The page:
Global Events with Global Audiences Require Local Approaches

Global Events with Global Audiences Require Local ApproachesThe following is an exclusive guest contributed post to MMW from Marco Veremis, CEO of Upstream.

While it’s not the Olympics, major world sporting tournaments like The Soccer World Cup connects nations from all over the world. No matter if fans are supporting the favourite or the underdog, getting behind their national team and the heroes donning the home jersey is emotionally consistent wherever you go.

Beyond this, the propensity for fan engagement has grown because of the technology available globally. Interest in major sports tournaments is no longer confined to the game being seen live, watched on TV, listened to on the radio or read about in the papers. Fans can indulge in so much more: up-to-date live news online, social media breaking the latest news live and remaining informed on updates no matter where they are over their mobile device.

It’s prompted a barrage of content from sponsors and non-sponsors, many of whom invest in bringing this sought after useful information to the anywhere consumer over mobile and tablet while benefitting from the added brand engagement it brings.

The mega bucks invested by brands in international tournaments embraces an opportunity to capture a global audience via a global event. Brands want to capitalize on the mobile revolution mentioned above and interact with the fans as they endlessly scroll through the fan content they are reading on their cell. But there is a challenge: the way consumers access their content over a phone in one part of the world can be typically very different in another.

This is especially the case for example where major US headquartered brands use a mobile strategy that would work well in the West but not in developing markets. This is born out of attempts to transpose the Apple model into these markets, where marketers expect consumers to access content on their cell phone by paying for it with their credit card to download apps that contain the content they’re looking for.

In developing markets, this is a major stumbling block given the low penetration of financial services (credit and debit cards) in regions such as sub-Saharan Africa. Data from the Worldbank shows that the US has a penetration of 72 percent whereas Nigeria has 19 percent and Ghana only 11 percent. For consumers without credit or debit cards, it’s not possible to readily access content through the Apple model that has become so prevalent in the West.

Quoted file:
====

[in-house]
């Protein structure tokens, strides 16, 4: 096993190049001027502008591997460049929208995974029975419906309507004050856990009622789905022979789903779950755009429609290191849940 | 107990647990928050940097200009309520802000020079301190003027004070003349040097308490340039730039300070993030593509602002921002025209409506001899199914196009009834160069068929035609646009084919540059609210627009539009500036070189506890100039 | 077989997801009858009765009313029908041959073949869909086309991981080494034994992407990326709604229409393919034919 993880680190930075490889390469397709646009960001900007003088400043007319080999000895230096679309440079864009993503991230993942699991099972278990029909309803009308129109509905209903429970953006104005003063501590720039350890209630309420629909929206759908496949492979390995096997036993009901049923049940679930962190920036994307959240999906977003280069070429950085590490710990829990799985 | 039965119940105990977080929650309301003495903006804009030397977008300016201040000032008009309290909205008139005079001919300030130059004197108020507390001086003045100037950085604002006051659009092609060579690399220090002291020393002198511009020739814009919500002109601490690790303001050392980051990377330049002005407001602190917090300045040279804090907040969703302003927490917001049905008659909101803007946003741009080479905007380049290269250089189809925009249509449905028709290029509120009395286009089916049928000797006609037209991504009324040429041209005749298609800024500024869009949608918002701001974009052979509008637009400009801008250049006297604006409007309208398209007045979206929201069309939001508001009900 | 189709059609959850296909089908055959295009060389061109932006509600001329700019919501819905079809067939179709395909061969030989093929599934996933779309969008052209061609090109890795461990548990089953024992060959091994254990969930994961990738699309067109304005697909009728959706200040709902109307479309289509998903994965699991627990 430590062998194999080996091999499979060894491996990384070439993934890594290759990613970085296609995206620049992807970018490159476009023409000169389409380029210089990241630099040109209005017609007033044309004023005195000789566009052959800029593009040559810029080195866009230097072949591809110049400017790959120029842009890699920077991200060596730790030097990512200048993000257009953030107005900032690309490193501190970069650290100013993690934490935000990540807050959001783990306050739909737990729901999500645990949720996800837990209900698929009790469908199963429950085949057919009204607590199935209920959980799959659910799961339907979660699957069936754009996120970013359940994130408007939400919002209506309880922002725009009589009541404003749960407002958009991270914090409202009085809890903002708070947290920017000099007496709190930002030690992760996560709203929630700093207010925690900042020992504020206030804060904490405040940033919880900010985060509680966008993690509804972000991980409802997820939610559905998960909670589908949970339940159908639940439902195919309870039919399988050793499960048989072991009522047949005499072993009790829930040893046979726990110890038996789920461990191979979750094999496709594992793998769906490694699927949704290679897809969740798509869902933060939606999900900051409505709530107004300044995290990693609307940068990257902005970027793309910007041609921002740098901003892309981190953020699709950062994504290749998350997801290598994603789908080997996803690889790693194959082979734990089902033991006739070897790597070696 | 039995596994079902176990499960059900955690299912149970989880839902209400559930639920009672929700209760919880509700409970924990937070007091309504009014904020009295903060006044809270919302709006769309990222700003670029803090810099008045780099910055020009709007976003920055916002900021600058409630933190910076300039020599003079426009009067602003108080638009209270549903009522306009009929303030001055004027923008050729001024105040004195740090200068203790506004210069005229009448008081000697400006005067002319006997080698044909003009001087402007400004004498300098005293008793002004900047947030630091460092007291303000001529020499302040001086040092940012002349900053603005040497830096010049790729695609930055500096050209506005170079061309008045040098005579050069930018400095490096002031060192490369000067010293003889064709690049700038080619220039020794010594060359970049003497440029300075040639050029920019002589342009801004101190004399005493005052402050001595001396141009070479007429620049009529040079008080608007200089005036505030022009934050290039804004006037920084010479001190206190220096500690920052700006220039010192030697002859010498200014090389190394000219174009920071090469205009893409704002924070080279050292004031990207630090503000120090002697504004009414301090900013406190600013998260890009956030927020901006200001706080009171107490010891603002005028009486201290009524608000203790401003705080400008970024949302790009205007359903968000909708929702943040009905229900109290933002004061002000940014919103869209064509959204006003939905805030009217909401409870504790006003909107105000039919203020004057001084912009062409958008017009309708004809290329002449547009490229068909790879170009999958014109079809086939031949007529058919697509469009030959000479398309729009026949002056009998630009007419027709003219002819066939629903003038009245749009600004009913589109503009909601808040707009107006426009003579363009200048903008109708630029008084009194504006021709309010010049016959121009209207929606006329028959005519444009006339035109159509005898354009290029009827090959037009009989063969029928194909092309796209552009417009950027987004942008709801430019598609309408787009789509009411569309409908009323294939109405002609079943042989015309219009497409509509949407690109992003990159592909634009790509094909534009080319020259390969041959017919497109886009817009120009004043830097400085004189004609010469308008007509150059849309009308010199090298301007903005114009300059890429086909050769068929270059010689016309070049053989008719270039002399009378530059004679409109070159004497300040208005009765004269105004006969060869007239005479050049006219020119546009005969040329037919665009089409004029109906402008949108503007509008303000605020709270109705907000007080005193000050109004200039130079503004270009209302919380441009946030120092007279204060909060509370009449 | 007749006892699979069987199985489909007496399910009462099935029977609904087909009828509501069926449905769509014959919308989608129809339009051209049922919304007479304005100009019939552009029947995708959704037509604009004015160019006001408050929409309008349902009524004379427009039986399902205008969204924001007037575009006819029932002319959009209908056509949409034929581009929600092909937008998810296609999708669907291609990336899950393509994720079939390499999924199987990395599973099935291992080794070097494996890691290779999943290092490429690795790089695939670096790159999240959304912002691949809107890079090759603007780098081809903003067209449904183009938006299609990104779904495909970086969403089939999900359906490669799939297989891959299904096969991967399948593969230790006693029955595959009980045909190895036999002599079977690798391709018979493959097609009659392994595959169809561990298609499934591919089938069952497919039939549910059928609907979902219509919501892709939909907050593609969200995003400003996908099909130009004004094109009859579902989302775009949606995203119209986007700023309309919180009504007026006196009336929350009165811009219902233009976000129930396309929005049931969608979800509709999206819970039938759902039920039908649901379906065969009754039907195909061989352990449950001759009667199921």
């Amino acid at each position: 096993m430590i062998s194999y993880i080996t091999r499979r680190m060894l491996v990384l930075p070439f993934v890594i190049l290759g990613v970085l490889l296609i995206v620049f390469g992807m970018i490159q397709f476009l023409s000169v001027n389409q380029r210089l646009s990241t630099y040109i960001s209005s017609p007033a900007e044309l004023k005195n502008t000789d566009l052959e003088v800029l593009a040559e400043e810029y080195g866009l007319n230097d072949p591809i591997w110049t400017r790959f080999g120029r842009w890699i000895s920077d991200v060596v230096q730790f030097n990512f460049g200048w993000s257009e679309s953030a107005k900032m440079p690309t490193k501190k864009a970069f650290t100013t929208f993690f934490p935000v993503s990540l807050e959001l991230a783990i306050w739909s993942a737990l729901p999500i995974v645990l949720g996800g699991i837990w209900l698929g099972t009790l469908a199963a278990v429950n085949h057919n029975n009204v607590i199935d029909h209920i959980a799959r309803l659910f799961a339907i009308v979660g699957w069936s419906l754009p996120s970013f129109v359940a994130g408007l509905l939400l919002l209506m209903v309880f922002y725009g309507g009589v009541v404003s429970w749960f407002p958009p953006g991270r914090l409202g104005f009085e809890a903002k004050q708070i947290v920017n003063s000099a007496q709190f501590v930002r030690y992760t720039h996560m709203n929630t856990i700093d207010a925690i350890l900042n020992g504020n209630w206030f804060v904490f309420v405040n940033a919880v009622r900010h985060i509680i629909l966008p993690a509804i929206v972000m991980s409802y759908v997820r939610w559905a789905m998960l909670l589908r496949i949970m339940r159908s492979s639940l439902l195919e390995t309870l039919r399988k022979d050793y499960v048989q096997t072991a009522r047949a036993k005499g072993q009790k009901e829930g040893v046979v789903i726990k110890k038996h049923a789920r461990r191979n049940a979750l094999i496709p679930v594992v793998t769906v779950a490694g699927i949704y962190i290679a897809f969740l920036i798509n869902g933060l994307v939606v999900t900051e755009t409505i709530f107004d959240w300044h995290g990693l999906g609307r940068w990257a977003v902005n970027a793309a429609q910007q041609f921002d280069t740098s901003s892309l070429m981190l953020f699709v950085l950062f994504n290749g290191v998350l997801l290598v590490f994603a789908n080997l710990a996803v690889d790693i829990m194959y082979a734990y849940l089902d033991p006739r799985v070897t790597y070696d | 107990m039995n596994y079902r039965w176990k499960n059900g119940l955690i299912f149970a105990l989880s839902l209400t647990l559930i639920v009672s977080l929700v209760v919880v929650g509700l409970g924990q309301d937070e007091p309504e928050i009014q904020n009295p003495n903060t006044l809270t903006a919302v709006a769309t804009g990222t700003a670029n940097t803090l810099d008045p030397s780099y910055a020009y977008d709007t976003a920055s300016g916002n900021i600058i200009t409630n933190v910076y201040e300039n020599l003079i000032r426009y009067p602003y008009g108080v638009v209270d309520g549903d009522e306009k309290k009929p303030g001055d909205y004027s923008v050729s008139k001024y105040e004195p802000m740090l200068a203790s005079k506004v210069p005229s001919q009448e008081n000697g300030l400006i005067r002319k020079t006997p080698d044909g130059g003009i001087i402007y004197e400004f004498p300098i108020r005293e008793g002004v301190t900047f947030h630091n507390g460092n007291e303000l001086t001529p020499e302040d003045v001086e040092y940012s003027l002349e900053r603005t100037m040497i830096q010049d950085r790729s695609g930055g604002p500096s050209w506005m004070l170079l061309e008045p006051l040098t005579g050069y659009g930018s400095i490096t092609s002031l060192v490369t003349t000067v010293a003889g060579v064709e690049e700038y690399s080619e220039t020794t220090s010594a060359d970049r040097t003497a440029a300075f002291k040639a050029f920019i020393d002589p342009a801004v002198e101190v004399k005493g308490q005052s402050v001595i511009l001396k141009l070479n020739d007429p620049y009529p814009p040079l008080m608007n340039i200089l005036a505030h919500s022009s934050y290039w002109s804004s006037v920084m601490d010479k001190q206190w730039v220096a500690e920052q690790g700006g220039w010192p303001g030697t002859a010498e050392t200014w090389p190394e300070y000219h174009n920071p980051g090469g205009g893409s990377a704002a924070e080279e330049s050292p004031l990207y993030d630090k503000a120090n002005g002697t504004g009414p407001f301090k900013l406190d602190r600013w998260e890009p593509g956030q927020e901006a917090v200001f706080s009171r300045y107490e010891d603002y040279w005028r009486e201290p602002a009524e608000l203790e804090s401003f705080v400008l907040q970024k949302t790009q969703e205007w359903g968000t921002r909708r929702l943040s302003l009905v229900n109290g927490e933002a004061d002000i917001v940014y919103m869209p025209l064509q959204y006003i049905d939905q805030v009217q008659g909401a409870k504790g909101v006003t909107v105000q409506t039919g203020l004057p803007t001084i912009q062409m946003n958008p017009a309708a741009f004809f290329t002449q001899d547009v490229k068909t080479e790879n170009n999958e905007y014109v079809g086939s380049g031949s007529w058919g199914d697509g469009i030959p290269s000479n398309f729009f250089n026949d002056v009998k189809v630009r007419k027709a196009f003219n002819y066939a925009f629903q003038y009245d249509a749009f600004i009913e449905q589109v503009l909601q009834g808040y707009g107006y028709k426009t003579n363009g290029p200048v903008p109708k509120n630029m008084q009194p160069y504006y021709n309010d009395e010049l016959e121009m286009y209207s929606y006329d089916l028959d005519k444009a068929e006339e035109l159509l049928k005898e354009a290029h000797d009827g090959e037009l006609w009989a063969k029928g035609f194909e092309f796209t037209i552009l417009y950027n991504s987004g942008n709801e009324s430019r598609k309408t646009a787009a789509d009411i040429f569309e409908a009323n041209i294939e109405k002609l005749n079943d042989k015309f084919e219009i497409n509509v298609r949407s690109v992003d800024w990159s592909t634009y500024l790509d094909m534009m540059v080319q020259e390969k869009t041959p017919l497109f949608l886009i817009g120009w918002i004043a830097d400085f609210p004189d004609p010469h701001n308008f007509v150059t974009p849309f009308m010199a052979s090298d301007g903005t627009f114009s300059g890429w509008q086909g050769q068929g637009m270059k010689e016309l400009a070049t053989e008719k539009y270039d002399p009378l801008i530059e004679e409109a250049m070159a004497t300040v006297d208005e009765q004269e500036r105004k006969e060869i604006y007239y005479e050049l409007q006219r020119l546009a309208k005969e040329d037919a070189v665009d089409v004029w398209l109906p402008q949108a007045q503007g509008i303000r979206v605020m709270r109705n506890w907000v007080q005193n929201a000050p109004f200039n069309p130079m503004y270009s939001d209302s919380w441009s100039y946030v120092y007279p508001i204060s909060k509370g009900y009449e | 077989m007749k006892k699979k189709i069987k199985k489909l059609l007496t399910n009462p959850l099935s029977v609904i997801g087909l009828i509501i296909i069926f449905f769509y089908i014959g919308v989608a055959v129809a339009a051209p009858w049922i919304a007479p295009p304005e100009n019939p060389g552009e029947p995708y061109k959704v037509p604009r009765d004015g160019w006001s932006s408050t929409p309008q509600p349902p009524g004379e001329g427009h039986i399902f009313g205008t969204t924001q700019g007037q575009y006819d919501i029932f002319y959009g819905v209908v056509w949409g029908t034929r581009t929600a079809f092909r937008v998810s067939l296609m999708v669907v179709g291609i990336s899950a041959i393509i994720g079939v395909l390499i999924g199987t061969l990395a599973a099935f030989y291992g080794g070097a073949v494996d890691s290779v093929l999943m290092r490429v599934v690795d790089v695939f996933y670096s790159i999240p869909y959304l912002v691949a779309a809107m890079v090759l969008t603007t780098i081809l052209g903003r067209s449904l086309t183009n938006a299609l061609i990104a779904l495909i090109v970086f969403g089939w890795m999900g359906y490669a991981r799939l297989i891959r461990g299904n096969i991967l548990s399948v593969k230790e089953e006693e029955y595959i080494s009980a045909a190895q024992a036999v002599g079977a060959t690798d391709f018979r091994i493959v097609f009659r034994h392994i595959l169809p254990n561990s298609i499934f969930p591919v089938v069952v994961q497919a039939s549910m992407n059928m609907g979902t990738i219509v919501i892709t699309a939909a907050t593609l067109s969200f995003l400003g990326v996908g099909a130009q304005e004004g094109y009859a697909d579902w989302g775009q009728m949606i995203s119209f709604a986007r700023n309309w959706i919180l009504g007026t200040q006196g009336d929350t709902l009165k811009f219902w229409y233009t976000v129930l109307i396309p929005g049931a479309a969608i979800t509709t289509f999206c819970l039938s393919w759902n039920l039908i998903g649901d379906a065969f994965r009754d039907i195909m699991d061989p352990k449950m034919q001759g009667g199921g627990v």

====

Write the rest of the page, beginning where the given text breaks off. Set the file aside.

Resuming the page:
An opportunity exists instead for brands to work with mobile network operators to solve this problem. They have the power to disseminate this content direct to consumers who might own anything from a 0G to a 4G phone – brands then need not worry whether their audience can access the content or not. Working with operators also resolves the payment issue – brands can use their operator partnerships to bill for content via all you can eat subscription, freemium or pay as you go models.

For brands looking to reach the broadest range of consumers, content will not just mean apps. These will work in areas with high smartphone penetration, but for the majority of mobile phone users in developing markets, SMS based quizzes can be just as powerful in engaging high numbers of consumers.

Global sporting events provide a great opportunity for brands to piggy back on fan hype and provide content led services that position them well with target audiences. Mobile is playing a huge role in this but brands need to think carefully about how they make campaigns work for fans further afield as well as those closer to home.